About Me

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Husband, father, grandfather, friend...a few of the roles acquired in 62 years of living.  I keep an upbeat attitude, loving humor and the singular freedom of a perfect laugh.  I don't let curmudgeons ruin my day; that only gives them power over me.  Having experienced death once, I no longer fear it, although I am still frightened by the process of dying.  I love to write because it allows me the freedom to vent those complex feelings that bounce restlessly off the walls of my mind; and express the beauty that can only be found within the human heart.

Astronomy Picture of the Day

Tuesday, September 22, 2015

Hiking, Part 30



Copyright © 2015
by Ralph F. Couey




Today we went back to Harpers Ferry, but instead of tackling the precipitous ascents of either Loudoun or Maryland Heights, we decided on a much easier trek, the C & O Canal Tow Path.

The Chesapeake and Ohio Canal was one of several projects envisioned by George Washington as a way to connect the east coast with the Great Lakes and Ohio Valley.  The C&O, or "Grand Old Ditch" as it came to be called, was built for the express purpose of transporting coal from the Allegheny Mountains eastward.  It was started in 1828 and completed in 1850, stretching 184 miles from what is now the Georgetown area of DC to Cumberland, Maryland and operated until 1924.  The route resulted in elevation changes totaling 605 feet, requiring some 74 locks and 11 aqueducts.  The boats were long and narrow, usually around 60 feet long and 7 to 10 feet wide, and could carry up to 130 tons of cargo. The unpowered boats were moved up and down river attached to teams of mules who were led along the towpath alongside the Canal.  

Floods were the bane of the Canal's existence and it was a major inundation in 1924 and the onset of the Great Depression of 1929 that put the final nail into the coffin of the Canal.  It languished for a number of years until 1938 when it was acquired by the National Park Service.  Eventually, some 22 mile of the canal from Georgetown was restored and in the 1940's, passenger boats were plying the waters north of Georgetown.  In 1961, President Eisenhower designated the Canal a National Monument, and by 1971, Richard Nixon signed into law the act creating the C & O Canal National Park. The canal's zero mile marker is on the Potomac River directly opposite the historically infamous Watergate Complex, a name that probably came from the opening gate to the canal, literally a "water gate."  This is especially ironic when you consider that it was Nixon who signed the law that created the Canal park.

Thursday, September 10, 2015

9/11 and The Inevitable Fade of Memory

Photo © 2011 by Ralph F. Couey

"Time moves in one direction;
Memory in another."
--William Gibson

Copyright © 2015
By Ralph F. Couey


Tomorrow marks the 14th anniversary of the events which transpired on September 11th, 2001.  On that bright, beautiful late-summer morning, terrorists took command of four airliners.  Two were flown into the twin towers of the World Trade Center in New York City.  A third crashed into the Pentagon in Arlington, Virginia, and the fourth dove into a old strip mine near Shanksville, Pennsylvania after passengers and crew, alerted by what had already occurred, assaulted the terrorists, nearly reclaiming control of the aircraft.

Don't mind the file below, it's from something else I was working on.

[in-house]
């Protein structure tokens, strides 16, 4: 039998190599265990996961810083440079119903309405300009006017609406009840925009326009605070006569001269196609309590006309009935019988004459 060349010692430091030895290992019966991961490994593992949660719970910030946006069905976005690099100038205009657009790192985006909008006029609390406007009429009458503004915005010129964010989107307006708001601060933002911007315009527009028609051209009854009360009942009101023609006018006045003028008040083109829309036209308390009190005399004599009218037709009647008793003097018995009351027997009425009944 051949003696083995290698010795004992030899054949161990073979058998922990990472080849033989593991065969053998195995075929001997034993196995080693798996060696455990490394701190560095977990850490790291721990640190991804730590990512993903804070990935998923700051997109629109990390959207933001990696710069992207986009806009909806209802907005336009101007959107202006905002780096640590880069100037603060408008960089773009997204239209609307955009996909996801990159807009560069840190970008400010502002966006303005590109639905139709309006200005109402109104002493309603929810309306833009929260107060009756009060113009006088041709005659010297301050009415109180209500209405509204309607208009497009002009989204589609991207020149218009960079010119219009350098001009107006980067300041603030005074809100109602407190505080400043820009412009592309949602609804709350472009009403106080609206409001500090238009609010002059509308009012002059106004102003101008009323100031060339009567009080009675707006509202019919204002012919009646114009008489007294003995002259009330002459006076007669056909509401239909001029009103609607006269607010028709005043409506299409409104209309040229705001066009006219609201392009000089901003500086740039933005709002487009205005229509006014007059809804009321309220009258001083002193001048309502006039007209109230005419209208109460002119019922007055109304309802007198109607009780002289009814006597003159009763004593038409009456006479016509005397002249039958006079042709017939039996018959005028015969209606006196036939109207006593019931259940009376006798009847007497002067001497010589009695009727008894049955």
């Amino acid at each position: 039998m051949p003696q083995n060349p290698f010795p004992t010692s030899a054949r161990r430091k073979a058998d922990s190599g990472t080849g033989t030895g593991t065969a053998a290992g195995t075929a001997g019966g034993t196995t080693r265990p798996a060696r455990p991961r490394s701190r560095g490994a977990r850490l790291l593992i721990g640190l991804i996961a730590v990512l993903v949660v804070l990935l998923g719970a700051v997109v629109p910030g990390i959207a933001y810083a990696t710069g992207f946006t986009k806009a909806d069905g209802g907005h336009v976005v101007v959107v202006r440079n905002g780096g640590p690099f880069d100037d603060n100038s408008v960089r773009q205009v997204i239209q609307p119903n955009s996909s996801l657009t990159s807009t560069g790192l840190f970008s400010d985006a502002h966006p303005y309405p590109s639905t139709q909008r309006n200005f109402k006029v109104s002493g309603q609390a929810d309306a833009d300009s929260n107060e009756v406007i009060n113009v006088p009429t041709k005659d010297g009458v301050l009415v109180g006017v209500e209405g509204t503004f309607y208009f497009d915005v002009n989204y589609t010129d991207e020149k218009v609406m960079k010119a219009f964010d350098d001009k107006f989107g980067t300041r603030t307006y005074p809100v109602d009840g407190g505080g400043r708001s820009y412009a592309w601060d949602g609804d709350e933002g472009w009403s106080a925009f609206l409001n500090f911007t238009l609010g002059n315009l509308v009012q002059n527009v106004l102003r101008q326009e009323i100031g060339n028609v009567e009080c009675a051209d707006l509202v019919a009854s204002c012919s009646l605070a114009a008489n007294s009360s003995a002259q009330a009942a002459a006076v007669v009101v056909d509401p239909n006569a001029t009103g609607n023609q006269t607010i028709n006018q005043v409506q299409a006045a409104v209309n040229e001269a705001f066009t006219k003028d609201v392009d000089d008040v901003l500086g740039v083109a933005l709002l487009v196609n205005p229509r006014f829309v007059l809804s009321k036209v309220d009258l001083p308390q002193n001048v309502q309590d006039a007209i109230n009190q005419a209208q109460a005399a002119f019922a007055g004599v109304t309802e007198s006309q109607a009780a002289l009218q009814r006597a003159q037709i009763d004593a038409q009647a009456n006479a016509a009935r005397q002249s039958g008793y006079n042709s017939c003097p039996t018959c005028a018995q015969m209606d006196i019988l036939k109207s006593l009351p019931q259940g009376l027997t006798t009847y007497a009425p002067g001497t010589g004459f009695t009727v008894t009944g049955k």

As the images of the disaster poured out of our televisions, America was stunned.  We knew that terrorists did attacks, but they were always far away; Europe, Africa, the Middle East.  Surely, this couldn't happen here.  But on that day, the shock, sorrow, and anger that had been felt by others was brought home and deposited squarely in our laps.


America has been surprised before, most notably at Pearl Harbor in 1941, and again in Korea in 1950, and the question of "how?" is always asked.  The answer is usually tied to failures of intelligence or training and leadership.  But there's something larger at work, from a purely philosophical context.

Tuesday, September 01, 2015

Hiking, Part 29

 Harpers Ferry south
Elevation Profile

Copyright © 2015
by Ralph F. Couey
Photos and written content

Today was hot.  Today was humid.  Today was not a good day to hike.  But I was feeling very restless, and decided, perhaps rashly, to hit the trail, rationalizing that I would be in the shade for most of it.  So I got my hiking stuff together and hit the road.

I had been eyeing the Harpers Ferry area for some time.  The area has a lot of trails, even if you don't necessarily want to do the AT.  Loudoun Heights and Maryland Heights, where Stonewall Jackson's men hauled their artillery during the first Civil War battle fought here in September 1862.  It wouldn't be the last, as the town changed hands eight times by the time the war ended in 1865

Harpers Ferry sits at the confluence of the Shenandoah and Potomac Rivers which meant that the area was always fated to be important both economically and strategically.  Quaker colonist Robert Harper received a patent in 1734, giving him control of 125 acres between the rivers.  He established a ferry across the Potomac, making the location the gateway to the agricultural treasure of the Shenandoah Valley.  Settlers who intended to carve out a plot of land in the valley rode the ferry across the river.  In 1763, the Virginia General Assembly officialized the settlement under the name, "Shenandoah Falls at Mr. Harper's Ferry."  Thomas Jefferson, when he visited in 1783, was awed by the sight.  He called it, "...perhaps one of the most stupendous scenes in nature."